Mark Brown has been wondering about where the ‘battle against mental health stigma is now’ and where it might be going next
We talk about stigma a lot when talking about mental health difficulty, or at least some of us do. A stigma is, strictly speaking, a physical mark of disgrace. It’s something inflicted on a person’s body by a society that is understood by that society both as a punishment and a warning. The thing is, mental health difficulty is something that happens in your head.
Erving Goffman described stigma as “The phenomenon whereby an individual with an attribute is deeply discredited by his/her society is rejected as a result of the attribute. Stigma is a process by which the reaction of others spoils normal identity.”
So what is it we’re stigmatising? What is it we’re spoiling? I think there’s two possible things we’re stigmatising: the behaviour of an individual and the way in which their condition affects their life. In having a mental health difficulty there is the direct consequence of what you experience and then, following from that, there is the effect this has on you, your life and the lives of those around you.
Anti stigma: Inspiration or corrective?
At present we’re at the beginning of a concerted effort to attempt to reduce stigmatising behaviour towards people with mental health difficulties. National multi-year campaign Time to Change is both creating the impetus of this wave and riding it by funding grassroots anti-stigma activities, promoting positive media images and trying to drive up ‘social contact between people with mental health difficulties and people who do not.
Anti-stigma work in mental health, including Time to Change, has recently focused much on inspirational stories and role models or positive examples of people with mental health difficulties doing things. The logic is that bad implications of mental health difficulty can be refuted by providing a positive image in opposition. Early attempts at this kind of action tended to rather clumsy: ‘You think people with mental health difficulties are lazy? This man built the world’s largest shed!’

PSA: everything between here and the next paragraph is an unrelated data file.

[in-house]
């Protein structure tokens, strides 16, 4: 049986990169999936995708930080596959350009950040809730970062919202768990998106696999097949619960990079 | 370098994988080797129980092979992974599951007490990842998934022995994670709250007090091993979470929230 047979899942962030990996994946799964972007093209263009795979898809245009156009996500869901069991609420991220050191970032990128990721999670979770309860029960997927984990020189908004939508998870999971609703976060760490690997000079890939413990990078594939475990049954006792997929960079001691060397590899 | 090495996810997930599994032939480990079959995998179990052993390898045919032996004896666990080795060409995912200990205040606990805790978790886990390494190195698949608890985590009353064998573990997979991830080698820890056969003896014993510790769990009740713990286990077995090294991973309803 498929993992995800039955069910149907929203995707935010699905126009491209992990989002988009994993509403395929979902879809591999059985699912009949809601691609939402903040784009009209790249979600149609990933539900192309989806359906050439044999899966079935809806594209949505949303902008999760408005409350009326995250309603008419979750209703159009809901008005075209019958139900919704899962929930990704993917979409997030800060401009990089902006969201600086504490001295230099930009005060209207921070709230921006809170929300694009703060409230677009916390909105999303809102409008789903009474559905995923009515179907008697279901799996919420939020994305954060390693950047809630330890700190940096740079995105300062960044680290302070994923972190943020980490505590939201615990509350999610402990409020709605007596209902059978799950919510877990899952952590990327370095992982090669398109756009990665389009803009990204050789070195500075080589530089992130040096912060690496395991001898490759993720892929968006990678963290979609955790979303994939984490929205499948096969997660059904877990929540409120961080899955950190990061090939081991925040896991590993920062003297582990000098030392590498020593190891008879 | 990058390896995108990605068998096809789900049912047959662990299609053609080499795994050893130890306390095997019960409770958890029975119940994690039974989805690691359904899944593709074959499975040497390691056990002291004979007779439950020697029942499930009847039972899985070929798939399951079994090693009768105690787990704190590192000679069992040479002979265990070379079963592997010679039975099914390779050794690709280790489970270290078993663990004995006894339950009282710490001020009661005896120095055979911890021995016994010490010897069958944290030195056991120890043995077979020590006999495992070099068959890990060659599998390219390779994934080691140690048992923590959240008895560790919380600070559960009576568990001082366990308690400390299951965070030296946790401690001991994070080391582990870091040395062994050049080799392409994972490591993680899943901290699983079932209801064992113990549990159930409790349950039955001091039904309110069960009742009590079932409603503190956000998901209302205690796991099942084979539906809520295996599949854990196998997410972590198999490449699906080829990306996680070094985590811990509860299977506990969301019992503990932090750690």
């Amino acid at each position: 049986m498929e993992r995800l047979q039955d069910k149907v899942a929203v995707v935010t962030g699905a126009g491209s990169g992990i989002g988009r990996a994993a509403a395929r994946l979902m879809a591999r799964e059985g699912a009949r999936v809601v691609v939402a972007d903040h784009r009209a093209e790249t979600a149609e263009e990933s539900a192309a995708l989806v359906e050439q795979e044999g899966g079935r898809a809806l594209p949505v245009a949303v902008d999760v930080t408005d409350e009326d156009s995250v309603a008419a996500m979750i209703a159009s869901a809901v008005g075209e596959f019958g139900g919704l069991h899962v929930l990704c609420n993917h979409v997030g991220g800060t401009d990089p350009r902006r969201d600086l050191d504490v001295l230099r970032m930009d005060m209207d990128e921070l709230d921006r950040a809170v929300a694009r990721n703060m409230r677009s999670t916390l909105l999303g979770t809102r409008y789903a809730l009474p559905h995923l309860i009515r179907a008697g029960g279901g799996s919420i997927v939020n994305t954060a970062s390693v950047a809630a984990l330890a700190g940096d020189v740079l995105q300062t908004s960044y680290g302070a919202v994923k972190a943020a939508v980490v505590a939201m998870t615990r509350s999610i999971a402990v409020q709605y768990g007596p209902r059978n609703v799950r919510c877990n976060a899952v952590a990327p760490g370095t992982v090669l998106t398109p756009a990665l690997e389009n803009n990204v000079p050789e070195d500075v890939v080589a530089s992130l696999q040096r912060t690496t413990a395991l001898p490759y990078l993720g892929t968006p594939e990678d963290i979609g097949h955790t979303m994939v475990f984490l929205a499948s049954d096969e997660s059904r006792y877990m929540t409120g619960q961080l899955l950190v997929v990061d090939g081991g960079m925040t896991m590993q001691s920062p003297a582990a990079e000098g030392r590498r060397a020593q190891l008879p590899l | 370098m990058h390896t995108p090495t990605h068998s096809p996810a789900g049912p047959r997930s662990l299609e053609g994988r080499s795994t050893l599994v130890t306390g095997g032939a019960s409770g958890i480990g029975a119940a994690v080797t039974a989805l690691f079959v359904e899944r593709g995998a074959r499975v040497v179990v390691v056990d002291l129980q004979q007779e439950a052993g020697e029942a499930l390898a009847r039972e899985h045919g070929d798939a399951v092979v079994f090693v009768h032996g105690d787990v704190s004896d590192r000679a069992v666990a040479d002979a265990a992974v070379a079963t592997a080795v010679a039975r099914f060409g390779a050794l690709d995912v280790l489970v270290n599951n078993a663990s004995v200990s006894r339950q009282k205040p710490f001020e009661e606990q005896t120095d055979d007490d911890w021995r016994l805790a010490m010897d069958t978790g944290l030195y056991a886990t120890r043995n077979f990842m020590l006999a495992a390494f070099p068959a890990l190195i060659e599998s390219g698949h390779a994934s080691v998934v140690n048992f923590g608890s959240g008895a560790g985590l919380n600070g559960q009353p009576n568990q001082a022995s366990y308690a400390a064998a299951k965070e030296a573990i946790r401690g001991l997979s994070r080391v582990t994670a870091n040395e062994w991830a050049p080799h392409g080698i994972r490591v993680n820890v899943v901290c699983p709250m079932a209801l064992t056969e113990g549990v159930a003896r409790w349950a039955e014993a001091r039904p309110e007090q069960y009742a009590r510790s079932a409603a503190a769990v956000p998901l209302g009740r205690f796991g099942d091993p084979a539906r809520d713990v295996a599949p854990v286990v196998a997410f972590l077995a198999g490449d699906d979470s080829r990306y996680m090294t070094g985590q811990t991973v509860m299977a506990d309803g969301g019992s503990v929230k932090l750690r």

It’s often hard to tell whether an individual story is meant to be inspirational to people who already experience mental health difficulties or to mainly act as an answer to an existing stereotype about people with mental health difficulties. Sometimes it feels that campaigns try to kill two birds with one stone, such as in the recruitment or publicity of celebrities who experience mental health difficulty.
It’s easy to fall back upon the inspirational story as the main way in which to tackle poor attitudes towards people with mental health difficulties. The problem with the inspirational story, or indeed the celebrity story, is that it individualises mental health difficulty and, while seeming to appeal for greater acceptance, can inadvertently compound the idea that mental health difficulties are individual failings which may be overcome with a combination of vim, vigour and good humour.
The thing is, sometimes having a mental health difficulty is awful. Or embarrassing. Or disruptive. Or can make you unemployable. Or turns your house into a mess. Or any of the other unpleasant things having an impairment to your mood, behaviour, thoughts, perceptions or motivations might cause if you don’t have some sort of aid to offset it.
Obscuring real needs
I’ve been wondering whether it’s possible that we are managing to obscure the real implications of having a mental health difficulty by focusing on ‘accepting the person’ while, as some would claim, erasing the circumstances under which they live? And, as a result of that, are we failing to focus on what might reduce the impact a mental health difficulty has on the lives of people by being unable to see what adaptations and modifications might be made to situations? In other other words, are we focusing too much on the idea that individuals are ‘judged’ by society and not enough on what it actually is that’s being judged?